The Chemical Weapons Convention (CWC) and the law enforcement exception
The Chemical Weapons Convention (CWC) opened for signature in 1993 after more than a decade of negotiations in the Conference on Disarmament (CD). It entered into force in 1997 and has, as of January 2016, 190 States Parties.
In contrast to the 1925 Geneva Protocol, which only bans the use of chemical weapons, the CWC prohibits the development, acquisition, transfer, and stockpiling of chemical weapons, including equipment designed specifically for their use and delivery. The Convention comprises a Preamble, 24 Articles, and 3 Annexes (an Annex on ‘chemicals’, an Annex on ‘verification’, and an Annex on ‘confidentiality’). The aim of the Convention is to completely eliminate chemical weapons and to make sure that they remain so.
In addition to stipulating the unconditional prohibition and elimination of chemical weapons, the CWC established the Organisation for the Prohibition of Chemical Weapons (OPCW), and mandated the implementation of an OPCW inspection regime. The CWC encompasses all types of chemical agents, but contains wide exceptions for dual use agents meant for purposes other than warfare. One such exception is chemical agents used for law enforcement. A unique provision of the CWC is the so-called ‘challenge inspection’, through which a State Party can request the Director-General of the OPCW to dispatch an inspection team to any State Party with no right of refusal.
The CWC does not ban chemical agents meant for use in ‘law enforcement including domestic riot control’. The Convention defines riot control agents (RCA) as ‘[a]ny chemical […] which can produce rapidly in humans sensory irritation or disabling physical effects which disappear within a short time following termination of exposure.’ In other words, riot control agents have temporary effects. An example of a chemical agent allowed in law enforcement, but with permanent effects, is chemicals used to carry out the death penalty. States Parties can manufacture and use riot control agents and other chemical agents for the purpose of law enforcement if they report such manufactures to the OPCW, and if their stockpile is consistent with domestic use purposes.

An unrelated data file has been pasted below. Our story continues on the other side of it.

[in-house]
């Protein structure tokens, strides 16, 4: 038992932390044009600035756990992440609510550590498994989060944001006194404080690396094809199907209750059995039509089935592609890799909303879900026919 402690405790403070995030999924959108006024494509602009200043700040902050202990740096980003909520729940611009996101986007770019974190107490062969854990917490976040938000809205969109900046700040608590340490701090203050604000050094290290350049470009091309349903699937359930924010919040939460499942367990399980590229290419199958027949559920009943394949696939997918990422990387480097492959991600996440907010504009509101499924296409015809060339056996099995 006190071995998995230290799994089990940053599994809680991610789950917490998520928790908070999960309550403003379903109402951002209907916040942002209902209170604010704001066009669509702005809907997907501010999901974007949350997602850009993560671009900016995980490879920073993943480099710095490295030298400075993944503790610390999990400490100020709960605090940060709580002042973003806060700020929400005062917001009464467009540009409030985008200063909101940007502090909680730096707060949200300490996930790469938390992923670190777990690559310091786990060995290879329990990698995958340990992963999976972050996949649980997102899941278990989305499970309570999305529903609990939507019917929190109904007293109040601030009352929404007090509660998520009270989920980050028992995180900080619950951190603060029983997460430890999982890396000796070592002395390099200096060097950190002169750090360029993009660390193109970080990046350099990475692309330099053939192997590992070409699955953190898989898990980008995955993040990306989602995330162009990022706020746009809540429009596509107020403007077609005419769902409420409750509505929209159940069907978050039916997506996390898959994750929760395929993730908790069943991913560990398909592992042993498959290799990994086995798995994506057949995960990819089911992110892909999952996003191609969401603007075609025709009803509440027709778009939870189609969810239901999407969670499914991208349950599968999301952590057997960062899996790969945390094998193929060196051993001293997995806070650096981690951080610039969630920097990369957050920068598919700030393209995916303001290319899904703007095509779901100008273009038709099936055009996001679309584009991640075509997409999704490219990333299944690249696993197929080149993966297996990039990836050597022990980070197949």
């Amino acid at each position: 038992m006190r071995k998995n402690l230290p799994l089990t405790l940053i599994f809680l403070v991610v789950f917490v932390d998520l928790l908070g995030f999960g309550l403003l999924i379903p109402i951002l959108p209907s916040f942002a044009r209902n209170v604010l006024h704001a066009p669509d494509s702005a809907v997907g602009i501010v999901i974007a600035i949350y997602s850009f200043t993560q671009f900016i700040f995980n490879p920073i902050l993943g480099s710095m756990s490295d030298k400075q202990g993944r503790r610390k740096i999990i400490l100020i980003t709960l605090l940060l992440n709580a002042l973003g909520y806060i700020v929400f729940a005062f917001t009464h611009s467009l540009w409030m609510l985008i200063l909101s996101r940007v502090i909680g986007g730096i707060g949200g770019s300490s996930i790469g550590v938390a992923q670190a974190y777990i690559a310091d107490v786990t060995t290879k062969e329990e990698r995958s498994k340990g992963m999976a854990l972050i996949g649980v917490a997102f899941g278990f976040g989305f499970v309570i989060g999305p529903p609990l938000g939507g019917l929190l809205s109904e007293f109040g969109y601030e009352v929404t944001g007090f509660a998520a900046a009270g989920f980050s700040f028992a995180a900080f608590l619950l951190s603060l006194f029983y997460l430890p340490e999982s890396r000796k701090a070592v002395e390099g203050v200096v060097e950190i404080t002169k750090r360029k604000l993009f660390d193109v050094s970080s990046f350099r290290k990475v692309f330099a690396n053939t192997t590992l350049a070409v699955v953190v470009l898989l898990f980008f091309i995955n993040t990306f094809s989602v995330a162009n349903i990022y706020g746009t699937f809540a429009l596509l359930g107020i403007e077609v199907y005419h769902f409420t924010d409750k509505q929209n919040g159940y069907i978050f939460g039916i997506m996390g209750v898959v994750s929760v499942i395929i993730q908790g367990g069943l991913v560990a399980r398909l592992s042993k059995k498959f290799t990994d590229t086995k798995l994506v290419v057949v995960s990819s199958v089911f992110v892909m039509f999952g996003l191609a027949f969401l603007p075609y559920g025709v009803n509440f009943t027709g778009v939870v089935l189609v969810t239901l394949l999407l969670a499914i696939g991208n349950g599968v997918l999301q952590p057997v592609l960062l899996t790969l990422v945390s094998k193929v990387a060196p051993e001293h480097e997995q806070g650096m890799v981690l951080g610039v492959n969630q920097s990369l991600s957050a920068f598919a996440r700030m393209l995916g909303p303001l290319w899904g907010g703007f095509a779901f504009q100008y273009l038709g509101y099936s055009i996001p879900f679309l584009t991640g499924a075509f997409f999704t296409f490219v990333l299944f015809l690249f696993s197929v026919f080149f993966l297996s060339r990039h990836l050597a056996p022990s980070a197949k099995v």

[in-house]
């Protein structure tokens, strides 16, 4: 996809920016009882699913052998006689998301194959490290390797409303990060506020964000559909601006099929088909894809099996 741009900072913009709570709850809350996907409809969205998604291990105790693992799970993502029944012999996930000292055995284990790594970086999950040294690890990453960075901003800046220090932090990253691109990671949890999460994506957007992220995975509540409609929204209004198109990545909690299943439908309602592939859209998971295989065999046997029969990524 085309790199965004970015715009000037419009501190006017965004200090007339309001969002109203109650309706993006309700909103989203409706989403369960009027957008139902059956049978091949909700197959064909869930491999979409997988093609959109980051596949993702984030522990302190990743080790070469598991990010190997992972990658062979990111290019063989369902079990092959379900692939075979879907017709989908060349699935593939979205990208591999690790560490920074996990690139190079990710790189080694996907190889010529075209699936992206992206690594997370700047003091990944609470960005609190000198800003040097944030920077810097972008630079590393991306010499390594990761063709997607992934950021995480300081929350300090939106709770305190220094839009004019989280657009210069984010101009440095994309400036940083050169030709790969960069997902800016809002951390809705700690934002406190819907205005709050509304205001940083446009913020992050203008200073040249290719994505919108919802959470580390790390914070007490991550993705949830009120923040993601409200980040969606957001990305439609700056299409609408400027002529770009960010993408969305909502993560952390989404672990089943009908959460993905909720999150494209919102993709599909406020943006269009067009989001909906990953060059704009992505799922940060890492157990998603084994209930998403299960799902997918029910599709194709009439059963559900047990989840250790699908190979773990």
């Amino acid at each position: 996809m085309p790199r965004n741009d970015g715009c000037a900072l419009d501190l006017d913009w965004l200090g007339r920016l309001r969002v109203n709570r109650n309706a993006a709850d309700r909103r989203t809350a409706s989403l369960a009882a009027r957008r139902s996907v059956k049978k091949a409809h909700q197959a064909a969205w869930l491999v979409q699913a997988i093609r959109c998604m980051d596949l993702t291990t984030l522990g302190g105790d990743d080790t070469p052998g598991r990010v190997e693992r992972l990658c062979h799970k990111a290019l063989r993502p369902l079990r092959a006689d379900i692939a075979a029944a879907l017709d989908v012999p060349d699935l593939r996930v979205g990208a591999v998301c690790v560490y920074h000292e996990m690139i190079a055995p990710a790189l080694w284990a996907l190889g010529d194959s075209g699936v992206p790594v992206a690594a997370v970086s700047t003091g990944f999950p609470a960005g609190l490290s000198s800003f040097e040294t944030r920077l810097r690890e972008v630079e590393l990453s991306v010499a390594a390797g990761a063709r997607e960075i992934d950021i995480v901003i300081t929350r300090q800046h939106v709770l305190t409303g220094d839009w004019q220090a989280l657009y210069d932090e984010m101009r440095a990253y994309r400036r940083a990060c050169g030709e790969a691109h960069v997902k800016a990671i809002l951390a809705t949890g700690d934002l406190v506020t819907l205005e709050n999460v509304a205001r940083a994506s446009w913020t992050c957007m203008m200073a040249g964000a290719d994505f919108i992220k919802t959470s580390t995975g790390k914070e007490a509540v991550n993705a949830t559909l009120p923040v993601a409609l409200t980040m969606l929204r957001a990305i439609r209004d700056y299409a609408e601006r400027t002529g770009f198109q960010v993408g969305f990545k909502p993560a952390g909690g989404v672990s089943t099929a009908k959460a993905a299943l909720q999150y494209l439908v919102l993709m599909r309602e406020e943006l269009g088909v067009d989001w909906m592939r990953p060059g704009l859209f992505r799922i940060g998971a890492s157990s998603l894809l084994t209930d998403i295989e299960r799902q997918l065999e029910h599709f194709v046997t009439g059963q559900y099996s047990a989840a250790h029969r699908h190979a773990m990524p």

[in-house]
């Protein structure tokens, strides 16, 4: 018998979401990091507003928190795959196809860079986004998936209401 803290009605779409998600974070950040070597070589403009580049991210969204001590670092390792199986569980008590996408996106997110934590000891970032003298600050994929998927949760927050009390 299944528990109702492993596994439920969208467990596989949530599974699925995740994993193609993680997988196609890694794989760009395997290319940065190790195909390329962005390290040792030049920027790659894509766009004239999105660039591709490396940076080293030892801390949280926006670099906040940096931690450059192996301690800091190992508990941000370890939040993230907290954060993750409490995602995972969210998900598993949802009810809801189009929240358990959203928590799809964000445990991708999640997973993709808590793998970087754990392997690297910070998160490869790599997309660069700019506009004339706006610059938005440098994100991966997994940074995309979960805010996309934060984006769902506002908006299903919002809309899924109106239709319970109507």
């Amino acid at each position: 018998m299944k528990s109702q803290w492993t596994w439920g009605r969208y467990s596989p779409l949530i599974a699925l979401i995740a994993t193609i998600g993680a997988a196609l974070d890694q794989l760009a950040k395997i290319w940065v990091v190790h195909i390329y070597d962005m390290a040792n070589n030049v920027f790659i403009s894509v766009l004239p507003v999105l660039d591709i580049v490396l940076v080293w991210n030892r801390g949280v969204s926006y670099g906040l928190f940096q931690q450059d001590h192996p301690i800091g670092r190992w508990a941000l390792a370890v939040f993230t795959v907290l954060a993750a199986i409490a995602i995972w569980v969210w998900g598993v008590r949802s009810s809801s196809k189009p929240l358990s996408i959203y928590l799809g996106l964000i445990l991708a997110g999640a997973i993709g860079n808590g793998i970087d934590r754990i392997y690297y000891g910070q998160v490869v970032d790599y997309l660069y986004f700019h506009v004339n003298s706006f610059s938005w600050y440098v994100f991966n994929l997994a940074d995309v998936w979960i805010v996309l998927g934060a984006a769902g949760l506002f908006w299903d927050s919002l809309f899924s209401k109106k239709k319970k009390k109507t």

The most common riot control agent (RCA) is 2-chlorobenzalmalononitrile, commonly known as CS. CS is an airborne agent consisting of powder mixed with smoke, and is the defining component of so-called tear gas. The Convention bans all RCAs from use in warfare, mainly due to probable difficulties in implementing the chemical weapons prohibition in warfare if certain types of chemical agents were allowed.
The text of the CWC leaves ambiguities with regard to the law enforcement exception. Use of chemicals for the purpose of law enforcement including domestic riot control is not prohibited under the convention. This distinction, however, is not always straightforward as a chemical can have both temporary (RCA) and permanent harmful effects. While RCAs are clearly permitted, there is debate as to whether other chemical agents can be used for law enforcement. This question arose with regard to the theatre siege incident in Russia in 2002. Here, Russian authorities used fentanyl, an opioid analgesic, to incapacitate the terrorists that had taken hostages inside the theatre. The fentanyl killed fifty hostage takers and approximately 125 hostages, suggesting that the effects of the agent were not ‘temporary’. It has been argued that the hostage taking should be viewed as a part of the Second Chechen War, and consequently that the operation was one of an armed conflict, and not law enforcement, in which case use of any chemicals would be prohibited.
Second, the CWC does not define ‘law enforcement’ and ‘method of warfare’. The term ‘method of warfare’ strongly indicates that this is a reference to hostilities in an armed conflict. Questions have been raised as to whether ‘domestic riot control’ does apply in international peace operations – in situations that do not reach the threshold of armed conflict. While certain states have looked at peacekeeping and humanitarian missions as ‘law enforcement’, others claim that this could be a violation of the Convention because such operations are not ‘domestic’. Recent counterinsurgency operations, such as in Afghanistan and Iraq, have further challenged the distinction between law enforcement and armed conflict.